Screening of award–winning ‘Jose Rizal’ to mark hero’s martyrdom, Dec. 29
CHICAGO — The much-acclaimed film, “Jose Rizal,” will be shown as highlight of the 122nd year commemoration of the Philippine National Hero’s martyrdom on Saturday, Dec. 29, at 1-4:30 p.m. at the Morton Grove Public Library Auditorium, 6140 W. Lincoln Ave., Corner Georgiana, Morton Grove. A brief discussion will follow the screening.
The film was dubbed as the most spectacular and “controversial” Philippine film epic because of its record-breaking 80-million peso (1998 figure) budget. It was also considered one of the biggest, finest and most successful historical films ever made in the history of Philippine cinema. The film won several prestigious awards and has also premiered at several well-known film festivals around the world including the Berlin International Film Festival.
Directed by Marilou Diaz-Abaya in 1998, the film depicts the life of Dr. Jose P. Rizal, from his childhood with his brother, Paciano (Pen Medina), his school years in Ateneo, to his unjust execution in Bagumbayan. Cesar Montano won best actor in various academies for his title role, together with a highly acclaimed cast including Joel Torre, who plays the familiar role of Crisostomo Ibarra/Simoun (from Noli and Fili) and Gloria Diaz as the hero’s mother, Teodora Alonzo.
Rizal’s novels, Noli Me Tangere and El Filibusterismo, served as his weapons against the abuses of Spanish colonial authorities in the Philippines. These novels became an inspiration over the “Katipunan,” whose founder, Andres Bonifacio (Gardo Versoza), condemns the friars, saying Spain is deaf and blind and makes people become imbeciles and criminals. For Bonifacio, the only way to independence and freedom is through revolution.
Rizal’s novels stimulated uprisings in the Philippines. Innocent people were imprisoned by the government for merely possessing the books of Rizal. In Aug. 1896, the Katipunan started an uprising.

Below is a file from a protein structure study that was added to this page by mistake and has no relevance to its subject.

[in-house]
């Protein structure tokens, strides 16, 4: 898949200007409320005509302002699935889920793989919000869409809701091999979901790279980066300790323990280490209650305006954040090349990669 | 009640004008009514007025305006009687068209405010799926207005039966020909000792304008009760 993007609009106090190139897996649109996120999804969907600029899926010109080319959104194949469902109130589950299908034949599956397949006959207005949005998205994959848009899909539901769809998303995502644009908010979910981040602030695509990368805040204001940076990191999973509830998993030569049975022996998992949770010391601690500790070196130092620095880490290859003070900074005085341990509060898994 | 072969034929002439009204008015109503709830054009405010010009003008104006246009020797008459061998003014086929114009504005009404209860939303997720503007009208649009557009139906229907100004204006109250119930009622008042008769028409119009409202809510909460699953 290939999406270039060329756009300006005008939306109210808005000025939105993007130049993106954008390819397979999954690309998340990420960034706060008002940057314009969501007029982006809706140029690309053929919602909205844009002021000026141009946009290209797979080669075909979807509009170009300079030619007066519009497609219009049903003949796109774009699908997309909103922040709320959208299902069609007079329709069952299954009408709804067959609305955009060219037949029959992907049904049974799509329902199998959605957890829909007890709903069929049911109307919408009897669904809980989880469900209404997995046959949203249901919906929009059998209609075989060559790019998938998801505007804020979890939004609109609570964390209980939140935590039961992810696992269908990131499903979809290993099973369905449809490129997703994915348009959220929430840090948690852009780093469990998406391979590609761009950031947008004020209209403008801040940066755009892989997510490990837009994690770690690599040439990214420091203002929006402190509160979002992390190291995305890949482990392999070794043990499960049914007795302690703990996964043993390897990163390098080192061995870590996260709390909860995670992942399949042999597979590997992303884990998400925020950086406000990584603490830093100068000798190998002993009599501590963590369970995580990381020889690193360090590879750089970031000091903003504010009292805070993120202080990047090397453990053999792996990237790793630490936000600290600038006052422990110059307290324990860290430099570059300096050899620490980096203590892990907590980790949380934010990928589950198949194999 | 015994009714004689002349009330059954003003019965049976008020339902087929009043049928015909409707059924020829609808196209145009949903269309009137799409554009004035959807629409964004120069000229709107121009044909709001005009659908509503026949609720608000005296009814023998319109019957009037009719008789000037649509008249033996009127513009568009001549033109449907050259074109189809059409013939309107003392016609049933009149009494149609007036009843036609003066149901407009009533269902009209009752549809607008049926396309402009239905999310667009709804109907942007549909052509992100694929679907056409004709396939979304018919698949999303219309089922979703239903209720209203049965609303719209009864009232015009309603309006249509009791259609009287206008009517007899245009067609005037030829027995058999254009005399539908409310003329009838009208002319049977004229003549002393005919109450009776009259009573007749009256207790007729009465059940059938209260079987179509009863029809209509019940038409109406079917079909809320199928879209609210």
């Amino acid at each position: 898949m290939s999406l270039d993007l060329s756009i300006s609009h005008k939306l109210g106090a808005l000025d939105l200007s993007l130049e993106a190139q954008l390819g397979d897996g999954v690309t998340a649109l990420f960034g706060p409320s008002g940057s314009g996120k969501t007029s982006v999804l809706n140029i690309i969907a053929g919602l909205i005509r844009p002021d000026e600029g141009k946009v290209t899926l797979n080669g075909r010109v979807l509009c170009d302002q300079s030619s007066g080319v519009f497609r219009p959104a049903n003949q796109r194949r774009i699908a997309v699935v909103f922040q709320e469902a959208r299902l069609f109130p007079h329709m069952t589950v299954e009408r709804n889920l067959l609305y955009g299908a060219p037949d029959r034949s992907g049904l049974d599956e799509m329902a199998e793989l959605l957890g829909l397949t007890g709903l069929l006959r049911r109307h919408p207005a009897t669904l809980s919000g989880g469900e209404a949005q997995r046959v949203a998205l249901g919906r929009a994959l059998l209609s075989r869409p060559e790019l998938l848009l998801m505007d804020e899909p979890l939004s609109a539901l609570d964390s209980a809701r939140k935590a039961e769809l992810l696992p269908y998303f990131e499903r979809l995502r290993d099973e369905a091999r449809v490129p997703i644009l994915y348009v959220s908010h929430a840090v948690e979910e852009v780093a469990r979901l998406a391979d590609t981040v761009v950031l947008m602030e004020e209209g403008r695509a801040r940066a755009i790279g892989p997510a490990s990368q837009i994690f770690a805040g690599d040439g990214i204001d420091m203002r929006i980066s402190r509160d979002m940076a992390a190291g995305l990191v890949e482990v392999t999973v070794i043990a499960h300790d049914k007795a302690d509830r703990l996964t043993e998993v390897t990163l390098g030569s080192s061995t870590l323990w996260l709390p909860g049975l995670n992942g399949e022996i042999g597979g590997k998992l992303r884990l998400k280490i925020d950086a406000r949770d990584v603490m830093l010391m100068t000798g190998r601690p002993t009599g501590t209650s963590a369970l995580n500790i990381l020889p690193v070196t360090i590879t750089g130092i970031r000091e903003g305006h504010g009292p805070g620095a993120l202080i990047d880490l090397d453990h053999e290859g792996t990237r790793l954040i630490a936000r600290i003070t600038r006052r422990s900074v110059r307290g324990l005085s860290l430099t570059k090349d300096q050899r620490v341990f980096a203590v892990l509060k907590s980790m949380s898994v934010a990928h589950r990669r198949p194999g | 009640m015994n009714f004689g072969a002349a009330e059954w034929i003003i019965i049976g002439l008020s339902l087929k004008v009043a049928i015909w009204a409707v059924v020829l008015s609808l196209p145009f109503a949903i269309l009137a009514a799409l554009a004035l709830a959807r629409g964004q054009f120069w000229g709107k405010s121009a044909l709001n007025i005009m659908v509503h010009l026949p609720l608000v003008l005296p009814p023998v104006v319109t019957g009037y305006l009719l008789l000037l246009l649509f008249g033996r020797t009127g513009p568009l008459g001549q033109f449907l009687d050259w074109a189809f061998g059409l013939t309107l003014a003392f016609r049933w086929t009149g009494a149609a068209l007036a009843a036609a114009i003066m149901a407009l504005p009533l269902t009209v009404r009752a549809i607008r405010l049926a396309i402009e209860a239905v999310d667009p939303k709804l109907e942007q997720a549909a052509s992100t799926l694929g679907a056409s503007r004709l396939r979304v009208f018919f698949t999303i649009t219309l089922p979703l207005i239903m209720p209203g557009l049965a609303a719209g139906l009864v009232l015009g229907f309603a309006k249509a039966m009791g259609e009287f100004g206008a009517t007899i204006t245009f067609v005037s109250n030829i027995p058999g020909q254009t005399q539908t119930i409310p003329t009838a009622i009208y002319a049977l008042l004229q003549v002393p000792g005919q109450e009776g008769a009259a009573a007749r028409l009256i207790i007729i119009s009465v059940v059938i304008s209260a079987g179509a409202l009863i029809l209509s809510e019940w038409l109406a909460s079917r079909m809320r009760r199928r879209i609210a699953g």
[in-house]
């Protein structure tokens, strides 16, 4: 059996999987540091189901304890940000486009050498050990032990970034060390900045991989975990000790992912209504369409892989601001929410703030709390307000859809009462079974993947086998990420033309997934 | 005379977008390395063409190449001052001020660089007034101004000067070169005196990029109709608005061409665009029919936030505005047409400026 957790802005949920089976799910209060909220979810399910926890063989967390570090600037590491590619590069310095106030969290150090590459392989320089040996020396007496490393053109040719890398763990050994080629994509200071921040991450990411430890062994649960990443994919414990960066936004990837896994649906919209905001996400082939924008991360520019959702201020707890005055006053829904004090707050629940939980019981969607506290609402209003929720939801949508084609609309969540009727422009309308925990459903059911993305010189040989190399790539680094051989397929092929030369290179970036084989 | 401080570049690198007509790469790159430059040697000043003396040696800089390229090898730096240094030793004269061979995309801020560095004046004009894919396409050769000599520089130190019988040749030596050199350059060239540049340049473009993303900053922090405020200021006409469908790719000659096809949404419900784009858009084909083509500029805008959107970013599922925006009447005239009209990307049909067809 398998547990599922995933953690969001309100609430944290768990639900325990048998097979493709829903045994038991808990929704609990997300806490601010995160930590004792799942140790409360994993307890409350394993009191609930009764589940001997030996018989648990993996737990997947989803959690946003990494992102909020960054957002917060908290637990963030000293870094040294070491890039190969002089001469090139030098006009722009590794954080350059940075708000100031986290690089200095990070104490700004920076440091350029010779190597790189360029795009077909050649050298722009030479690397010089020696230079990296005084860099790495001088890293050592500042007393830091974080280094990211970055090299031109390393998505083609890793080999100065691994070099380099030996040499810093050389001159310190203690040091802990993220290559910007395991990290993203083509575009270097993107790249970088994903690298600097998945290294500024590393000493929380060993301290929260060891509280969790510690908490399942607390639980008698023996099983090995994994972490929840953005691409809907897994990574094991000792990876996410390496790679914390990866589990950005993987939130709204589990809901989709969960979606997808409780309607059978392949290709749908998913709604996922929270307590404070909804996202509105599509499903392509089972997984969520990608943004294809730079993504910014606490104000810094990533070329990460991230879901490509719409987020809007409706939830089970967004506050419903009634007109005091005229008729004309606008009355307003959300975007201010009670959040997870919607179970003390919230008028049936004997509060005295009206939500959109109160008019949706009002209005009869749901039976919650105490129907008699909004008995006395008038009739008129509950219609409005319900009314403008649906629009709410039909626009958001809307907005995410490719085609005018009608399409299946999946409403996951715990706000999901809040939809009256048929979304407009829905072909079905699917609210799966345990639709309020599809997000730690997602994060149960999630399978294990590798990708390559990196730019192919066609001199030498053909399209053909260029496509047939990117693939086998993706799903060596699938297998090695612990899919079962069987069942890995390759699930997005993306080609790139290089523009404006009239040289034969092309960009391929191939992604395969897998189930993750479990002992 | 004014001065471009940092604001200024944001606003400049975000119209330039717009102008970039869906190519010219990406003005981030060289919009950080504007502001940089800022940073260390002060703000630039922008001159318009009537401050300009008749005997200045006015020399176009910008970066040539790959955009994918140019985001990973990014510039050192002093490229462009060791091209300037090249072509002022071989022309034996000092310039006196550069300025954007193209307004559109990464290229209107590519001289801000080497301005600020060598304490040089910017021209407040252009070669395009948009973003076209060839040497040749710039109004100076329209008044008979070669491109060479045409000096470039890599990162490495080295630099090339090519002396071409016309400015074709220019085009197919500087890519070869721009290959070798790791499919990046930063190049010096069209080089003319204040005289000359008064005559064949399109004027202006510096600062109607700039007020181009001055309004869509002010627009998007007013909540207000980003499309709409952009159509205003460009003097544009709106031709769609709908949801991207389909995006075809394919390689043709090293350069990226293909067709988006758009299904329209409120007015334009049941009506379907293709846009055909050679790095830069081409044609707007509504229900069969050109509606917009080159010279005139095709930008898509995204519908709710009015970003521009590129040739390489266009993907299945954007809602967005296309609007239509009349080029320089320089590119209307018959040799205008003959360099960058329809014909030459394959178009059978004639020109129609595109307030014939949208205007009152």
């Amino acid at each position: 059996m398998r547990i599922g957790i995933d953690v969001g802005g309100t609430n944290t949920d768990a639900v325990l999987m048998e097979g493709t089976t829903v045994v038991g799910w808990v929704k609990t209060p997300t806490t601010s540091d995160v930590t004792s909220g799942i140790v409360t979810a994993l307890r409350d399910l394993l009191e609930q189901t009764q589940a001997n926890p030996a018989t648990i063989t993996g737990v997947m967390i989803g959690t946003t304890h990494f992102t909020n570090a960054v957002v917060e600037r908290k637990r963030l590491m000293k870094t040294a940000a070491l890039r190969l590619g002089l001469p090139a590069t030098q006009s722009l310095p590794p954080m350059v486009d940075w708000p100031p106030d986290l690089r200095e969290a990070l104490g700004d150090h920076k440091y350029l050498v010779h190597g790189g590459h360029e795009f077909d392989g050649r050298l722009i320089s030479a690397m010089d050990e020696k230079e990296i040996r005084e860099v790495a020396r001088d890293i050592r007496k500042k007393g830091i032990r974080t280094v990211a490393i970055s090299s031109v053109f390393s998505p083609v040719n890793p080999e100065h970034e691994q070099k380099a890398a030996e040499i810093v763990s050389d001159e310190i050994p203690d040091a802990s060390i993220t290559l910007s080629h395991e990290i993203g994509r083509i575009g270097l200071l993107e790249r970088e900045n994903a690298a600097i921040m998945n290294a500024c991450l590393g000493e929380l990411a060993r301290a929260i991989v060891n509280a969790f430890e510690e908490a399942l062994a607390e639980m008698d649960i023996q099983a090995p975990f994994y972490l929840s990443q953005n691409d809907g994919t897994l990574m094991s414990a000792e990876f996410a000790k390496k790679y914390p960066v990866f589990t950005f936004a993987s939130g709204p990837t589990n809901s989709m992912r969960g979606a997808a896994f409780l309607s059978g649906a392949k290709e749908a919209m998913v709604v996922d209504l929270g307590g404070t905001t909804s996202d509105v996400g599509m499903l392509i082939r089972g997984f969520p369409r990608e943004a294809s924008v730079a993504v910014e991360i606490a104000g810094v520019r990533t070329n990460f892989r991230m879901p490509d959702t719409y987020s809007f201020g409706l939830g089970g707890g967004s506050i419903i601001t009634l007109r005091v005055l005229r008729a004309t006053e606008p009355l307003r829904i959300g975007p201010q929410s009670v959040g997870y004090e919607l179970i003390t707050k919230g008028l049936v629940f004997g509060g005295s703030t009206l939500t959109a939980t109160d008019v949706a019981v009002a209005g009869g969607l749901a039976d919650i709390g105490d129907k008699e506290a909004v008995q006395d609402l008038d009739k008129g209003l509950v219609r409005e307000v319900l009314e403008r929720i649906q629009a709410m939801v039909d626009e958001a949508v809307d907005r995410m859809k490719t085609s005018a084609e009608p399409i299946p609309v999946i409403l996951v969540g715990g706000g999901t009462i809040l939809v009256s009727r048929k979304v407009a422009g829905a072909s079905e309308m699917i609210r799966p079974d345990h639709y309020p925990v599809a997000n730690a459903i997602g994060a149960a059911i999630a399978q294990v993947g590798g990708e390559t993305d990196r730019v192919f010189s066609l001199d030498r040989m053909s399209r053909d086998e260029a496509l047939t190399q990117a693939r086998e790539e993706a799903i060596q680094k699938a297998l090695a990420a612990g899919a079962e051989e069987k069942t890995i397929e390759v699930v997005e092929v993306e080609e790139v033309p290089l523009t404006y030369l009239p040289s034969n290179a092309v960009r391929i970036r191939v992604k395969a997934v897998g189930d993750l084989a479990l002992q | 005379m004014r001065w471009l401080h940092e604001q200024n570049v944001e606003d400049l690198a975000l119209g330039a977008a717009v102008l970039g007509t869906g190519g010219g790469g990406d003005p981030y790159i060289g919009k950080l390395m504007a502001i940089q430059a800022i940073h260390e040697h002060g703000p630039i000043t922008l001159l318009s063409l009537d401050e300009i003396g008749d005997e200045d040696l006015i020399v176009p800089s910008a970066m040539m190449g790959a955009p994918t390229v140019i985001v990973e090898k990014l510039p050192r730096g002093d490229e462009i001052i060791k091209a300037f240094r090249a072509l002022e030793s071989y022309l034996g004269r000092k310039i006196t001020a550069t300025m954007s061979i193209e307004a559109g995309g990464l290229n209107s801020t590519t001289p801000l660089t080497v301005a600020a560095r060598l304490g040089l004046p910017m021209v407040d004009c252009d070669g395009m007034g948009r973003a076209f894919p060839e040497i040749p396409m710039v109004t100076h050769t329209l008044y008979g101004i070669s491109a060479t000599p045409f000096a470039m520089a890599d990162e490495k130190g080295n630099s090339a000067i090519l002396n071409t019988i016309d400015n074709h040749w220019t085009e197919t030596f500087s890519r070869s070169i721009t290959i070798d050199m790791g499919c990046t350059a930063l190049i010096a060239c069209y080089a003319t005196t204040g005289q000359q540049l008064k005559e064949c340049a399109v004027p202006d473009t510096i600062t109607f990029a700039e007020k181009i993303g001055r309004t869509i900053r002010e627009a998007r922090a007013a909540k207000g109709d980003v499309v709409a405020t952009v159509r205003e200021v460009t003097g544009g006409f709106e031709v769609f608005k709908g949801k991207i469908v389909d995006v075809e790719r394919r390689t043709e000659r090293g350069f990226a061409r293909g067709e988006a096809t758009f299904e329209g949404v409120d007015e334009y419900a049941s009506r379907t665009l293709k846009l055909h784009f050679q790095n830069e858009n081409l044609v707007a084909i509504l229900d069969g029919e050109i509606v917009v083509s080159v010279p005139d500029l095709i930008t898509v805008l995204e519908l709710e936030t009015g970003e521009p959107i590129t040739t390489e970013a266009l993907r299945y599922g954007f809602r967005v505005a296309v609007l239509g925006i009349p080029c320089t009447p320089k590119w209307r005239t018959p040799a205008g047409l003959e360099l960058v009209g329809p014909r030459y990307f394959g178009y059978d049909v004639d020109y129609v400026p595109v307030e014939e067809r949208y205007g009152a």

On Nov. 1896, Rizal was imprisoned at Fort Santiago. He was accused as a traitor and conspirator for the revolution. Later in December, Rizal was charged and tried before a military court. Soon after, the magistrates summarily condemned him to die by firing squad.
In the film, on the night before the execution, Rizal hallucinates, seeing his alter ego-protagonist Simoun of his novel El Filibusterismo tempting the hero to change the climax of the story.
On the morning of the execution , Dec. 30, Rizal gave his sister a small alcohol stove containing his poem “Mi Ultimo Adios.” At 7 a.m., the shooting squad points at his back, he readily utters his final words: Consummatum est. (It is done.)
The film is in color, in Tagalog with subtitles in English, and runs close to three hours. A brief discussion will follow. The Order of the Knights of Rizal, Ladies of Rizal and the Philippine Consulate General are co-sponsoring the event which is open to the public. A pre-showing catered box lunch is available for $15. Interested persons should call Ed Ramos (224)875-8359, Deputy Consul Romulo Israel (708) 830-8505, Bishop Eli Pascua (630) 608-9783, Mariano A. Santos (847) 528-4991, Carmen Estacio (312) 793-7352.
Meanwhile, Consular officials will lead in a floral offering on Sunday at 9 .am, Dec. 30 at the Rizal Monument, along Lake Shore Drive and Marine Drive between Lawrence and Wilson Avenue in front of Weiss Memorial Hospital (Margate Park). Participation in this event is open to the public. Interested persons should call Liezl Alcantara (312) 583-0621 x13.
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